Black Betty is the winner of After Dark Films' "Miss Horrorfest" Contest. After Dark was looking for a brand new kind of Horror Hostess - a sultry Scream Queen with a penchant for the dark side - and in walked Ms. Betty, the answer to everyone's nightmares. Black Betty, born Elizabeth Beetles, was raised by a loving family of large black beetles, order coleoptera, family scarabaeidae. They raised her as their own little beetle girl, and taught her valuable digging techniques for survival. As she grew, she developed the ability to communicate telepathically with vast amounts of beetle friends, a gift that has saved her from many sticky situations. Black Betty is a born screamer, naturally gifted with a bone-chilling shriek that wakes the dead and makes the living – well, wish they were dead! She studied Beetle Ballet at RABB, the Royal Academy of Beetle Ballet, where she performed with some of the world's most prominent beetle ballerinas. A natural strategist, she developed her infamous scream as a battle cry during the Great Beetle Wars of '72.
Elvira's alter ego, Cassandra Peterson, was born in Manhattan, Kansas and raised in Colorado Springs, Colorado. Cassandra remembers being mesmerized by Ann-Margret. "I always wanted to be a dancer, ever since I saw Ann-Margret in Viva Las Vegas." Just days after graduating from high school, Cassandra fled to Vegas where, at the age of 17, she became the youngest showgirl in Las Vegas history.
Cassandra's desire to emulate Ann-Margret led to an evening with the legendary Elvis Presley, who saw her perform and encouraged her to pursue a singing career. Off to Europe, Cassandra toured extensively as lead singer for an Italian rock band. Eventually settling in Rome, where she became fluent in Italian, Cassandra met renowned director, Federico Fellini, who cast her in his classic film Roma.
Returning stateside, Cassandra formed her own nightclub review, "Mama's Boys," which toured the national club circuit. In the late 70's, she joined the satiric improvisational troupe, The Groundlings, which also produced such notables as Phil Hartman, Pee Wee Herman, Jon Lovitz and Julia Sweeney. There she honed her now renowned comedic skills as both a writer and performer.
Film and television appearances such as Cheech And Chong's Next Movie, Fantasy Island, Happy Days and St. Elsewhere followed, but Cassandra recalls, "I was your typical struggling actress. I went to every audition, took a million acting, dancing and singing lessons and spent years wondering where my next meal was coming from."
It was the fall of 1981, with the birth of her character, Elvira, that it all changed. While she has since played herself in many film and television shows including Echo Park, Alan Quartermain and Pee Wee's Big Adventure, Cassandra Peterson ultimately combines her numerous talents into an intriguing persona which has not only become a Halloween icon, but a "vamp" for all seasons.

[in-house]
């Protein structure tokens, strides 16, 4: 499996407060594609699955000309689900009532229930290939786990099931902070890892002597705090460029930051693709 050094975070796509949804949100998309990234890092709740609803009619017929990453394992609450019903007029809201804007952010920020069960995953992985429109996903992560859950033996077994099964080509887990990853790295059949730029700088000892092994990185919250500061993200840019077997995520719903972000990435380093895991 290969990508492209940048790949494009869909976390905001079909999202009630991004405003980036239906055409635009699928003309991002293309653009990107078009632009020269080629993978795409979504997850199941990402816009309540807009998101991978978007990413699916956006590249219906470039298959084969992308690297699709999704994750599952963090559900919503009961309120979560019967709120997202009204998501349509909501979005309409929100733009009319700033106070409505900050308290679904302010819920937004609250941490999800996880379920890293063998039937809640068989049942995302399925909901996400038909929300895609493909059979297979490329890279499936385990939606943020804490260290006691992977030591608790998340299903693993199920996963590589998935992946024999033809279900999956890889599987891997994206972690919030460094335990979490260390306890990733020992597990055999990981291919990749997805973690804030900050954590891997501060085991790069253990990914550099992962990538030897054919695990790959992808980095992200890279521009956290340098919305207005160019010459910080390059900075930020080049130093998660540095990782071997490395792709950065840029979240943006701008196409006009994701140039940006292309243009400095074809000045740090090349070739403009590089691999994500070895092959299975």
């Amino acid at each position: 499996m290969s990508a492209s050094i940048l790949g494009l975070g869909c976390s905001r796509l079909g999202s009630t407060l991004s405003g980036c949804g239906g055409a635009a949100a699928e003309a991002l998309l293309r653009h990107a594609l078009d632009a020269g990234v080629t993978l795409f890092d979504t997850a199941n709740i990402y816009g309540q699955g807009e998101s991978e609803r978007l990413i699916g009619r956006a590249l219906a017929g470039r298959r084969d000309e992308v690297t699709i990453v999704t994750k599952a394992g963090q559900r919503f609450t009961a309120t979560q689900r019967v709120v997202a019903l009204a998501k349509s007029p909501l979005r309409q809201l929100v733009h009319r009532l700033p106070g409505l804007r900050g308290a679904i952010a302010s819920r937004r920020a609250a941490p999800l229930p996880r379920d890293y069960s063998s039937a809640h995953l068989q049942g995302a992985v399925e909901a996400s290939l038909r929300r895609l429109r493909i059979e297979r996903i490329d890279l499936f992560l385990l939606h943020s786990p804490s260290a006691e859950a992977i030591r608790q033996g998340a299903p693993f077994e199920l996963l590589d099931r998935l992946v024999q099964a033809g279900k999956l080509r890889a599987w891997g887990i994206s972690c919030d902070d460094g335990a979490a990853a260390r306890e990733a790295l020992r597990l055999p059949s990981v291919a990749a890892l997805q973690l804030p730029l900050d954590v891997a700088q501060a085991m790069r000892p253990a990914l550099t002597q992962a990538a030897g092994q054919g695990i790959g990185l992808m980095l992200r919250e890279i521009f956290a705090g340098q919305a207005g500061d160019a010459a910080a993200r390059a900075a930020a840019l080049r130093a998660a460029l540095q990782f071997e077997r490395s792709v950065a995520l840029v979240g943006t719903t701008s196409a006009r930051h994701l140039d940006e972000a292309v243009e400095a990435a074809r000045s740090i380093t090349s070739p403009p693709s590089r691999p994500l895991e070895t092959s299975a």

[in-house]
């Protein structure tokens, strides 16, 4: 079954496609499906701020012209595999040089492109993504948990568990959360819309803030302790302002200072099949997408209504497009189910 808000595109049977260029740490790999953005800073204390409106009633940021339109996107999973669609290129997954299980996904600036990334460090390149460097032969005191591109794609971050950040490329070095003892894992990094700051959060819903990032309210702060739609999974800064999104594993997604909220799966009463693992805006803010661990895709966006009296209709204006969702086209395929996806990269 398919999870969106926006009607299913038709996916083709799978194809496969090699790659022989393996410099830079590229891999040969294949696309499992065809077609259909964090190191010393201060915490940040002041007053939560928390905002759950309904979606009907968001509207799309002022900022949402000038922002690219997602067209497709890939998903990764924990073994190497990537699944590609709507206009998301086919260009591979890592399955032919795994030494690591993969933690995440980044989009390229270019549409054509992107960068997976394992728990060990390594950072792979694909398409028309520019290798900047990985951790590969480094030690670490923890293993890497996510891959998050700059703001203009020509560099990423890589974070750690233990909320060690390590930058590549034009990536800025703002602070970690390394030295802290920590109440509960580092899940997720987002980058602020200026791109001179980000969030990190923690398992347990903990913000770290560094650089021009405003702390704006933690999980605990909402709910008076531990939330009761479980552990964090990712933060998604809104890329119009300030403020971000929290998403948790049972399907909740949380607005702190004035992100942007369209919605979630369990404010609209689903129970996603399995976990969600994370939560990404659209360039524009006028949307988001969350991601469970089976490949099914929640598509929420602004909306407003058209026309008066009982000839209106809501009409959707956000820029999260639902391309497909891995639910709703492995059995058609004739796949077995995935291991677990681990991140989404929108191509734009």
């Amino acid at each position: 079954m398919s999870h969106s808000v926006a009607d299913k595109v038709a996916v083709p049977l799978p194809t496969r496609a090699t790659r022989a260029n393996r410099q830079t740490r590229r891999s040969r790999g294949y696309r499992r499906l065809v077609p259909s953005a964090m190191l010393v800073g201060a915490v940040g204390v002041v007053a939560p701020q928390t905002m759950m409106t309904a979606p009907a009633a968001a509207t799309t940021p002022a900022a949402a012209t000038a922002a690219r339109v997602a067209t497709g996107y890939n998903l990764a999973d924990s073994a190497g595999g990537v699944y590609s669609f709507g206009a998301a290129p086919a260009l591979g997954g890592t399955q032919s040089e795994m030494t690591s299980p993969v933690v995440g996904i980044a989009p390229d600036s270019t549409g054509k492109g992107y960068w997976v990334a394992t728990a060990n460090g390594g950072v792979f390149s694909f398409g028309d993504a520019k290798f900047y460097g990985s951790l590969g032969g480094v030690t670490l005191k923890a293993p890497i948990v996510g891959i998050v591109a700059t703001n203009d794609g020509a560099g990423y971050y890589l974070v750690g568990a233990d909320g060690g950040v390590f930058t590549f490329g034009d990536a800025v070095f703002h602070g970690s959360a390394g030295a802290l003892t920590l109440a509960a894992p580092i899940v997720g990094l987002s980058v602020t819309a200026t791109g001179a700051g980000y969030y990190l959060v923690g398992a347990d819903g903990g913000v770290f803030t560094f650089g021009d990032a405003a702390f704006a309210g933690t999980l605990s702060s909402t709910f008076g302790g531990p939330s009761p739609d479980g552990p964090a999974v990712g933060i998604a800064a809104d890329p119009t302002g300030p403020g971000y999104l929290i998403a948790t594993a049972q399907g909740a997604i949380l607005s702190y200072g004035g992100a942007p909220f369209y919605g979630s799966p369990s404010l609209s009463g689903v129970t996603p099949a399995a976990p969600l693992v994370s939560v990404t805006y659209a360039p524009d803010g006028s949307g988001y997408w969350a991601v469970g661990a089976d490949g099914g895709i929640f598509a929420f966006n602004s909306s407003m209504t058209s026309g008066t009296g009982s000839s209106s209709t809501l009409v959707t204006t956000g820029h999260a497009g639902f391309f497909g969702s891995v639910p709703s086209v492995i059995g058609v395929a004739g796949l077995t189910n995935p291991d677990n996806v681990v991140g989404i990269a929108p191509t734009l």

Sid is an actor's actor. He is best known to horror fans for his portrayal of the maniacal Captain Spaulding in Rob Zombie's House of 1,000 Corpses and his reprisal in The Devil's Rejects. This role earned him an award for Best Supporting Actor in the 13th Annual Fangoria Chainsaw Awards, as well as an induction into the Horror Hall of Fame. But Sid's career is much broader, spanning over 40 years. From Batman villain to Quentin Tarantino's Jackie Brown, it seems Sid has done it all.
Sid has appeared in over 50 films and 350 television shows. He also became a staple in the pictures of Jack Hill, appearing in Spider Baby, Coffy, and Foxy Brown. Haig's other memorable credits include George Lucas's THX-1138, and the 1970 James Bond opus Diamonds are Forever. Sid was a major star of the "grindhouse" era of the 1970s, which is now enjoying newfound popularity.
Among his most significant television credits are appearances on such landmark programs as The A-Team, TJ Hooker, Dukes of Hazzard, Quincy ME, Hart to Hart, Fantasy Island, Charlie's Angels, Police Woman, The Rockford Files, Six Million Dollar Man, Mannix, Mission: Impossible, Gunsmoke, Get Smart, Here's Lucy, The Flying Nun, Daniel Boone, Star Trek, Batman and The Untouchables.
Currently, Sid has several projects in various stages of production, and continues to enjoy his renewed success as an actor.
Bill's characters are as indelible as ink. With Bill's good nature and wise-cracking demeaner at horror conventions, one would never guess he's played the bloodthirsty Chop Top in The Texas Chainsaw Massacre 2 and killer Otis B. Driftwood in Rob Zombie's House of 1,000 Corpses and The Devil's Rejects. Sometimes fans come up to Bill's table, look at the movie stills and ask "which one's you?" He answers: "All of 'em!" That is a tribute to Bill as actor-chameleon.
He's also a musician. Cornbugs is a three-man band Bill has with Buckethead (formerly of Guns N' Roses) and Pinchface.
In the 1990's, Bill portrayed Johnnie in Tom Savini's remake of George Romero's 1968 zombie film, Night of the Living Dead. In 1993, he had a small role in the cult hit Army of Darkness as the Deadite leader.
On TV, Bill's been seen in episodes of HBO's Carnivàle, ER, Freddy's Nightmares and believe it or not, the soap Days of Our Lives.
Bill is currently appearing in a "trailer" in the movie Grindhouse, in a segment called Werewolf Women of the SS, where he plays Dr. Heinrich von Strasser.